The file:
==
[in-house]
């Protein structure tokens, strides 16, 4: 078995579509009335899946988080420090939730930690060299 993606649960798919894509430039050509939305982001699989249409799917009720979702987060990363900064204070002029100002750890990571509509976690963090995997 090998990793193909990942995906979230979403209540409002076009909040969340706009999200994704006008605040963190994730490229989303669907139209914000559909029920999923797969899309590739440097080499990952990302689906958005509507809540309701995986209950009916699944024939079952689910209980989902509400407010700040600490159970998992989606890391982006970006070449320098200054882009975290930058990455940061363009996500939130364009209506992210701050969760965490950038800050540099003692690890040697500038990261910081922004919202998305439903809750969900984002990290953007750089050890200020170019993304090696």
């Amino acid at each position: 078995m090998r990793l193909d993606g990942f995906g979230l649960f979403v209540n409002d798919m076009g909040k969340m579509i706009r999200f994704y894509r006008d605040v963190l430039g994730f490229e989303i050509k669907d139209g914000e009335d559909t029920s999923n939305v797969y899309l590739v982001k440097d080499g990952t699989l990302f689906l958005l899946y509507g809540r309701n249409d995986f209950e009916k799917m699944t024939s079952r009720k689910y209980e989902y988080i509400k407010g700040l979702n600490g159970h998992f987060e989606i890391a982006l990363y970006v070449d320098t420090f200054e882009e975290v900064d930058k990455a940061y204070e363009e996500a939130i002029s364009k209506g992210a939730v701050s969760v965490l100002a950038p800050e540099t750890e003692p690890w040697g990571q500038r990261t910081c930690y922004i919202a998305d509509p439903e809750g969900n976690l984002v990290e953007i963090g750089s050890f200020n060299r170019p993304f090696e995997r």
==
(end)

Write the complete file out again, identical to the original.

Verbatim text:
[in-house]
């Protein structure tokens, strides 16, 4: 078995579509009335899946988080420090939730930690060299 993606649960798919894509430039050509939305982001699989249409799917009720979702987060990363900064204070002029100002750890990571509509976690963090995997 090998990793193909990942995906979230979403209540409002076009909040969340706009999200994704006008605040963190994730490229989303669907139209914000559909029920999923797969899309590739440097080499990952990302689906958005509507809540309701995986209950009916699944024939079952689910209980989902509400407010700040600490159970998992989606890391982006970006070449320098200054882009975290930058990455940061363009996500939130364009209506992210701050969760965490950038800050540099003692690890040697500038990261910081922004919202998305439903809750969900984002990290953007750089050890200020170019993304090696």
């Amino acid at each position: 078995m090998r990793l193909d993606g990942f995906g979230l649960f979403v209540n409002d798919m076009g909040k969340m579509i706009r999200f994704y894509r006008d605040v963190l430039g994730f490229e989303i050509k669907d139209g914000e009335d559909t029920s999923n939305v797969y899309l590739v982001k440097d080499g990952t699989l990302f689906l958005l899946y509507g809540r309701n249409d995986f209950e009916k799917m699944t024939s079952r009720k689910y209980e989902y988080i509400k407010g700040l979702n600490g159970h998992f987060e989606i890391a982006l990363y970006v070449d320098t420090f200054e882009e975290v900064d930058k990455a940061y204070e363009e996500a939130i002029s364009k209506g992210a939730v701050s969760v965490l100002a950038p800050e540099t750890e003692p690890w040697g990571q500038r990261t910081c930690y922004i919202a998305d509509p439903e809750g969900n976690l984002v990290e953007i963090g750089s050890f200020n060299r170019p993304f090696e995997r």